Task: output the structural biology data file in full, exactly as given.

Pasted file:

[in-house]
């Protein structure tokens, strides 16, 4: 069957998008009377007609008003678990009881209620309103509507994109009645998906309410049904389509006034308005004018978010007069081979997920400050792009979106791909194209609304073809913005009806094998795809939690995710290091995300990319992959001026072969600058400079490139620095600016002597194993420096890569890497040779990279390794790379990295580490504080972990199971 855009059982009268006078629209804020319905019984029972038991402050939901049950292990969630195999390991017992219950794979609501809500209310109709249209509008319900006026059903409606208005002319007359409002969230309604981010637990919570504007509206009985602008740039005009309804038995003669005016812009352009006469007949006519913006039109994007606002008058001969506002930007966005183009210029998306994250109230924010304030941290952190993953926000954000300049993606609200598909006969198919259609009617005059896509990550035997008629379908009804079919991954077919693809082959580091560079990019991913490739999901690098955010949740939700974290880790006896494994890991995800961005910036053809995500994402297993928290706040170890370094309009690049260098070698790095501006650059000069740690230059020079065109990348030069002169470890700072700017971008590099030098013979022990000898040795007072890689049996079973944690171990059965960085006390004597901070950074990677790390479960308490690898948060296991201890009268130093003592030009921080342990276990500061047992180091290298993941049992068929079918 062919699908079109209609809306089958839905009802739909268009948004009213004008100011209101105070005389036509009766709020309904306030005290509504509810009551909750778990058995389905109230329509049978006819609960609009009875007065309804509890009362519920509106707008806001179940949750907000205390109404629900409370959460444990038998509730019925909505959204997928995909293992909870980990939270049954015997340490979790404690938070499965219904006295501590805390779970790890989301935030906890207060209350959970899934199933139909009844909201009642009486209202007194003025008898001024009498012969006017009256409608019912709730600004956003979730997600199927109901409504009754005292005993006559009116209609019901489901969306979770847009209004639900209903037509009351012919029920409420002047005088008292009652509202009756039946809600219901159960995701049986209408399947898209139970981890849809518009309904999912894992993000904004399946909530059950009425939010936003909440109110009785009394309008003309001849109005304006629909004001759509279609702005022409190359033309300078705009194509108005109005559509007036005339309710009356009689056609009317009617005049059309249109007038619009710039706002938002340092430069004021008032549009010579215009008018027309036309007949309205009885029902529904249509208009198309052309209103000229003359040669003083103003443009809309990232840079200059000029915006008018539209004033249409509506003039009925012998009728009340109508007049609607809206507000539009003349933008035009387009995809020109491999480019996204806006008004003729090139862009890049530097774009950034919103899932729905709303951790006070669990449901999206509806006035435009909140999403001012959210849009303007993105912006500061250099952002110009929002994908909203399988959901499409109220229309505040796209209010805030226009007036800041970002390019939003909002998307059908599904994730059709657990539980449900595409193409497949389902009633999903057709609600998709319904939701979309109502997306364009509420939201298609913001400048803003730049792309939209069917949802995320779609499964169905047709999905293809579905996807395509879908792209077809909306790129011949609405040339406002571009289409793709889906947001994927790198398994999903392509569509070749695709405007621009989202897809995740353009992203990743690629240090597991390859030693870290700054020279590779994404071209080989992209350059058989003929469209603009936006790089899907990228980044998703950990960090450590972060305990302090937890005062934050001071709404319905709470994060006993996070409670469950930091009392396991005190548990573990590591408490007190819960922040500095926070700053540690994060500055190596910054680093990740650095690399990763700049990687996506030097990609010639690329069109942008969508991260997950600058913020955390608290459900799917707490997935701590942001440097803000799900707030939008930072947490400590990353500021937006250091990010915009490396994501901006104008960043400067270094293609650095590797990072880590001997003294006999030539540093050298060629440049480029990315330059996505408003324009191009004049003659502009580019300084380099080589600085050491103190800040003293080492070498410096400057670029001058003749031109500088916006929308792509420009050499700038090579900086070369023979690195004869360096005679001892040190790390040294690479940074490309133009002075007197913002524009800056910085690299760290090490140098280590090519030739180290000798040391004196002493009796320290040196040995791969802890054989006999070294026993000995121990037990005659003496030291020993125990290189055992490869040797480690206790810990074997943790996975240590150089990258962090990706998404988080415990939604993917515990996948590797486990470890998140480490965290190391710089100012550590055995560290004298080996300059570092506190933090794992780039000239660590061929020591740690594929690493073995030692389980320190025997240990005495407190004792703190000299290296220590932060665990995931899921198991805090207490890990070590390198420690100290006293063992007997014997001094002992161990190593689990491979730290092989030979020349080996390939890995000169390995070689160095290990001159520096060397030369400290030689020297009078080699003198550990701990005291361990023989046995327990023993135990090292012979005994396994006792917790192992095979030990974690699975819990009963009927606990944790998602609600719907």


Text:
[in-house]
């Protein structure tokens, strides 16, 4: 069957998008009377007609008003678990009881209620309103509507994109009645998906309410049904389509006034308005004018978010007069081979997920400050792009979106791909194209609304073809913005009806094998795809939690995710290091995300990319992959001026072969600058400079490139620095600016002597194993420096890569890497040779990279390794790379990295580490504080972990199971 855009059982009268006078629209804020319905019984029972038991402050939901049950292990969630195999390991017992219950794979609501809500209310109709249209509008319900006026059903409606208005002319007359409002969230309604981010637990919570504007509206009985602008740039005009309804038995003669005016812009352009006469007949006519913006039109994007606002008058001969506002930007966005183009210029998306994250109230924010304030941290952190993953926000954000300049993606609200598909006969198919259609009617005059896509990550035997008629379908009804079919991954077919693809082959580091560079990019991913490739999901690098955010949740939700974290880790006896494994890991995800961005910036053809995500994402297993928290706040170890370094309009690049260098070698790095501006650059000069740690230059020079065109990348030069002169470890700072700017971008590099030098013979022990000898040795007072890689049996079973944690171990059965960085006390004597901070950074990677790390479960308490690898948060296991201890009268130093003592030009921080342990276990500061047992180091290298993941049992068929079918 062919699908079109209609809306089958839905009802739909268009948004009213004008100011209101105070005389036509009766709020309904306030005290509504509810009551909750778990058995389905109230329509049978006819609960609009009875007065309804509890009362519920509106707008806001179940949750907000205390109404629900409370959460444990038998509730019925909505959204997928995909293992909870980990939270049954015997340490979790404690938070499965219904006295501590805390779970790890989301935030906890207060209350959970899934199933139909009844909201009642009486209202007194003025008898001024009498012969006017009256409608019912709730600004956003979730997600199927109901409504009754005292005993006559009116209609019901489901969306979770847009209004639900209903037509009351012919029920409420002047005088008292009652509202009756039946809600219901159960995701049986209408399947898209139970981890849809518009309904999912894992993000904004399946909530059950009425939010936003909440109110009785009394309008003309001849109005304006629909004001759509279609702005022409190359033309300078705009194509108005109005559509007036005339309710009356009689056609009317009617005049059309249109007038619009710039706002938002340092430069004021008032549009010579215009008018027309036309007949309205009885029902529904249509208009198309052309209103000229003359040669003083103003443009809309990232840079200059000029915006008018539209004033249409509506003039009925012998009728009340109508007049609607809206507000539009003349933008035009387009995809020109491999480019996204806006008004003729090139862009890049530097774009950034919103899932729905709303951790006070669990449901999206509806006035435009909140999403001012959210849009303007993105912006500061250099952002110009929002994908909203399988959901499409109220229309505040796209209010805030226009007036800041970002390019939003909002998307059908599904994730059709657990539980449900595409193409497949389902009633999903057709609600998709319904939701979309109502997306364009509420939201298609913001400048803003730049792309939209069917949802995320779609499964169905047709999905293809579905996807395509879908792209077809909306790129011949609405040339406002571009289409793709889906947001994927790198398994999903392509569509070749695709405007621009989202897809995740353009992203990743690629240090597991390859030693870290700054020279590779994404071209080989992209350059058989003929469209603009936006790089899907990228980044998703950990960090450590972060305990302090937890005062934050001071709404319905709470994060006993996070409670469950930091009392396991005190548990573990590591408490007190819960922040500095926070700053540690994060500055190596910054680093990740650095690399990763700049990687996506030097990609010639690329069109942008969508991260997950600058913020955390608290459900799917707490997935701590942001440097803000799900707030939008930072947490400590990353500021937006250091990010915009490396994501901006104008960043400067270094293609650095590797990072880590001997003294006999030539540093050298060629440049480029990315330059996505408003324009191009004049003659502009580019300084380099080589600085050491103190800040003293080492070498410096400057670029001058003749031109500088916006929308792509420009050499700038090579900086070369023979690195004869360096005679001892040190790390040294690479940074490309133009002075007197913002524009800056910085690299760290090490140098280590090519030739180290000798040391004196002493009796320290040196040995791969802890054989006999070294026993000995121990037990005659003496030291020993125990290189055992490869040797480690206790810990074997943790996975240590150089990258962090990706998404988080415990939604993917515990996948590797486990470890998140480490965290190391710089100012550590055995560290004298080996300059570092506190933090794992780039000239660590061929020591740690594929690493073995030692389980320190025997240990005495407190004792703190000299290296220590932060665990995931899921198991805090207490890990070590390198420690100290006293063992007997014997001094002992161990190593689990491979730290092989030979020349080996390939890995000169390995070689160095290990001159520096060397030369400290030689020297009078080699003198550990701990005291361990023989046995327990023993135990090292012979005994396994006792917790192992095979030990974690699975819990009963009927606990944790998602609600719907």